Maps of changing albedo in eastern North America from 1650 to 1992.
 

Over the next three years, Knox and Steyaert would come up with biophysical parameters for all the land cover classes they would need to classify U.S. vegetation during each of the four time periods they planned to map. They estimated values for vegetation characteristics such as leaf area, the ratio between the number of leaves that cover an area and the ground area; deciduousness, what proportion of the leaves disappear during cold winter months; canopy height, the height of the tallest layer of plants in a forest or grassland; and surface roughness, the amount of turbulence the plants create as wind blows around them.

But how had those parameters changed as the United States was settled? To determine what had changed, Steyaert and Knox turned to the first quantitative record of land cover change in the United States: the 1850 census.

 

Albedo is the percent of sunlight reflected by Earth’s surfaces and atmosphere. Surfaces with high albedo reflect more light and absorb less energy than surfaces with low albedo. In 1650, dark-colored forests covered much of the East. By 1920, nearly all the forest had been replaced with lighter-colored vegetation like crops. As the forest regrew in patches during the latter half of the twentieth century, the land began to absorb more energy and reflect less light. Each of these transitions may have influenced the weather. (Maps by Jesse Allen and Robert Simmon, based on data from Steyaert and Knox.)

 
 

Fields and Forests: 1850

 

Sandwiched between “Professions, Occupations, and Trades of the Male Population” and an accounting of livestock and produce during the year ending June 1, 1850, the 1850 agricultural census estimates the acres of “improved” or “unimproved” farmland per county within each state. The scientists classified the rest of the estimated county area as “non-farmland,” but these categories left a lot room for interpretation.

To figure out what farmland, unimproved farmland, and non-farmland looked like in each county, Steyaert consulted books and other documents that included historical references dating back 100 years or more in some cases. “Improved farmland basically meant that the land was cleared and used for cultivated crops, pasture, or grassland for hay,” says Steyaert. Farms in highland areas like the Appalachian Mountains would have been different from farms in lowland areas because of differences in elevation, slope, soils, and climate.

“Unimproved farmland” could have been an undeveloped frontier claim with the old-growth forest still intact, or a wooded area being used for timber, fuel, or livestock grazing. “Non-farmland” could have meant anything from a village to undisturbed wilderness. How could they decide which scenario was more likely? From the historical information, it became clear that the more populated a county was, the more likely it was that “unimproved farmland” meant a disturbed woodlot and not old-growth forest, and the more likely it was that “non-farmland” meant a village or city and not forest or other natural vegetation.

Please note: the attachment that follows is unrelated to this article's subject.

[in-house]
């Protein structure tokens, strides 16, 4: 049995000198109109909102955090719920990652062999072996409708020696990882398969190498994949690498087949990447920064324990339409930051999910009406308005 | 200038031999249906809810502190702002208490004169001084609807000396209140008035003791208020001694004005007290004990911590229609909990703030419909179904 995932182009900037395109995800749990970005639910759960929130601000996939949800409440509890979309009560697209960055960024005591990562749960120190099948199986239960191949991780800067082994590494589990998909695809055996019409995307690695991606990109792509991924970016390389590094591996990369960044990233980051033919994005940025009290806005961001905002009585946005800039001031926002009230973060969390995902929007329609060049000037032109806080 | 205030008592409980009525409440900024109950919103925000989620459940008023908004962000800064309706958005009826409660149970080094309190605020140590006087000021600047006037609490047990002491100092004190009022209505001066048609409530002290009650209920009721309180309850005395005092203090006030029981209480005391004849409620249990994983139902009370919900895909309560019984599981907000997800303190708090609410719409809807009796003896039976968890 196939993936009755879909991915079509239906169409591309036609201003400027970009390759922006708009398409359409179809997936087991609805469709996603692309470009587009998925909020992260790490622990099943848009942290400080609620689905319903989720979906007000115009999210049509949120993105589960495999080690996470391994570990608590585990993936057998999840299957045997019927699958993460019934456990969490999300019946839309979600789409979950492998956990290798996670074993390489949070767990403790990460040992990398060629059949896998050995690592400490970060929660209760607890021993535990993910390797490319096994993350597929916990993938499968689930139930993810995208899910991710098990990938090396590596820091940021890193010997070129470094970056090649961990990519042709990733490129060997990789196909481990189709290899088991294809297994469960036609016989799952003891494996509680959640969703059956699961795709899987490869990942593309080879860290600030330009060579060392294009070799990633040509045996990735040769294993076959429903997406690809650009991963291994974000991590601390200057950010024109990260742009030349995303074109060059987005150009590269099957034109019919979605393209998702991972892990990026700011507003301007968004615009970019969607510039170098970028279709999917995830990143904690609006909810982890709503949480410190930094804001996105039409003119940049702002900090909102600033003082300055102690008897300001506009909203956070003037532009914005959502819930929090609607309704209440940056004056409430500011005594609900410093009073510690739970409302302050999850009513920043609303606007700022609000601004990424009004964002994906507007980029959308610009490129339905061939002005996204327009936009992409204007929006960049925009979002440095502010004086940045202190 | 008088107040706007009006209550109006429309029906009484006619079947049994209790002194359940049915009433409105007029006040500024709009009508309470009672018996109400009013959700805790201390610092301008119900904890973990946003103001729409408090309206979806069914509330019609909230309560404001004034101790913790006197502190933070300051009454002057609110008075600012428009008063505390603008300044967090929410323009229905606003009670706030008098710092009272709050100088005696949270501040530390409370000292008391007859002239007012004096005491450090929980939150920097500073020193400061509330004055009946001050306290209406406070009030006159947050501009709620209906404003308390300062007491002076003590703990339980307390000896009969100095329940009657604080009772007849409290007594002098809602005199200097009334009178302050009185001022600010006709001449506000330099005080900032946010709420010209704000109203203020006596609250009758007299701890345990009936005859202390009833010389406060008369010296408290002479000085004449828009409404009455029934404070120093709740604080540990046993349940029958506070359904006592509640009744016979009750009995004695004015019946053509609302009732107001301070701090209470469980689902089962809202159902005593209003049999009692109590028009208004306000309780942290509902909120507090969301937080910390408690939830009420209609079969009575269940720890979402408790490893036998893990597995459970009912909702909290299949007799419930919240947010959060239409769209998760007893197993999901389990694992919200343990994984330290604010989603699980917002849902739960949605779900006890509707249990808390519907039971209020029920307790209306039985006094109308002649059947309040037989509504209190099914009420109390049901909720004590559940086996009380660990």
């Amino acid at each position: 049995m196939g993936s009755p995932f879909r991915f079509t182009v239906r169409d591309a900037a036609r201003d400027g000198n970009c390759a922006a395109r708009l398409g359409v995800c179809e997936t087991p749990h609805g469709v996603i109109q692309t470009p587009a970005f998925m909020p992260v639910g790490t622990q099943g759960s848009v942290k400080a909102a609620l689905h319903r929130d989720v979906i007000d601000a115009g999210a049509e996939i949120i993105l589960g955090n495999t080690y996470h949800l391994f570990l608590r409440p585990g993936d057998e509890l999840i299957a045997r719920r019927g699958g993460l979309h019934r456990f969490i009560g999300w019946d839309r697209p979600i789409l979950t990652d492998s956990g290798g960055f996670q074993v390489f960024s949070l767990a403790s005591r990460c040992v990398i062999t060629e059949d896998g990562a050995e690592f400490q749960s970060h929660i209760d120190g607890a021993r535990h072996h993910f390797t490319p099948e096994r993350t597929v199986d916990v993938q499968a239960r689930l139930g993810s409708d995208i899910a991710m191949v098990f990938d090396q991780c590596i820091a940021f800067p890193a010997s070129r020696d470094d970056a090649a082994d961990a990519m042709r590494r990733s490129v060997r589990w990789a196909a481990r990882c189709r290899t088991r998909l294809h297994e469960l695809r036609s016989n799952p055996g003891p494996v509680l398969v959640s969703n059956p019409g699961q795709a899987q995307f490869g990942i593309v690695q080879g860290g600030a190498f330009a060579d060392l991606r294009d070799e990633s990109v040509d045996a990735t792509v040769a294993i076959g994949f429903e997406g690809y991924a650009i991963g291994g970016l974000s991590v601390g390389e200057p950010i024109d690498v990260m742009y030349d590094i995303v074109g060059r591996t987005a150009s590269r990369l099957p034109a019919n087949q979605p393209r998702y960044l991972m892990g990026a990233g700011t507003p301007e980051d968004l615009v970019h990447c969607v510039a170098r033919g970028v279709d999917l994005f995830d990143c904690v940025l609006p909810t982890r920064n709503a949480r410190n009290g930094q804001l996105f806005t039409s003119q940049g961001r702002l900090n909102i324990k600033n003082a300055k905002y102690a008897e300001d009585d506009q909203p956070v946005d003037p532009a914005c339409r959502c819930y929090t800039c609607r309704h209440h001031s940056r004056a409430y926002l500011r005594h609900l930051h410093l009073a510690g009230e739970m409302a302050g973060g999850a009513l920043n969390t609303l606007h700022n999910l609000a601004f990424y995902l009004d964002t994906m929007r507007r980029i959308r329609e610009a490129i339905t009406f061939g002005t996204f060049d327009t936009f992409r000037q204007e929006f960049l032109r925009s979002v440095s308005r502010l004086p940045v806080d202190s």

Maps of land use intensity: 1850 and 1920.
 

They decided the best way to map out the fraction of changed and unchanged land in 1850 was to estimate the percent of a county’s land that fell into each of four “land use intensity” categories: highland agriculture and lowland agriculture (based on “farmland” estimates from the census and topographic data), and forest-village disturbance and old-growth forest (based on population density data). These maps revealed how much impact people were having on the landscape in each county and how much area of the pre-colonization land cover classes remained. From there, the scientists could calculate how the climate-relevant characteristics—the biophysical parameters like albedo and surface roughness—had changed as well.

The resulting maps showed drastic changes in the landscape between 1650 and 1850. Most of the coastal forest had disappeared. A line of virgin forest traced the peaks of the Appalachian Mountains, and much of the southern forest remained intact. The Upper Midwest was starting its transformation to farm land, though the western frontier, west of the Mississippi, remained relatively untouched. All would be entirely transformed in the era that followed the U.S. Civil War, changes that became evident in the agricultural census of 1920.

 

These maps of landscape disturbance describe how settlers were using the land in the eastern half of the United States in 1850 and 1920. In 1850, native vegetation still covered much of the United States except in the Northeast, but by 1920, very little old growth remained. The disturbance maps in the center show how intensively the land was being used, based on the number of people living in each county. The most disturbed areas were more likely to have been cities and intensive agricultural areas. Less disturbed areas were more likely to have been pasture or farm woodlots. The final pair of images illustrates how agriculture intensified and shifted west between 1850 and 1920. (Maps by Jesse Allen and Robert Simmon, based on data from Steyaert and Knox.)

 
 

Cities, Farms, and Forests: 1920

 

By 1920, people were intensively using most of the land in the eastern United States. The age of mechanized agriculture had dawned, and farms were supporting a much higher population base. Although much of the old-growth forest had given way to crops and pastures or villages and cities, forests were re-growing in farm woodlots and previously logged areas, and semi-natural vegetation was beginning to reclaim abandoned farms. This change brought new challenges for Steyaert and Knox. What did the 1920 vegetation look like for each of these land cover types?

 
  Diorama of Old Growth Forest-1700.  

1700

Undisturbed forests, such as those that grew in 1700, contain trees of varying size and age. Tall trees block sunlight so other plants don't grow well near them. This creates an open forest floor with gaps between the trees.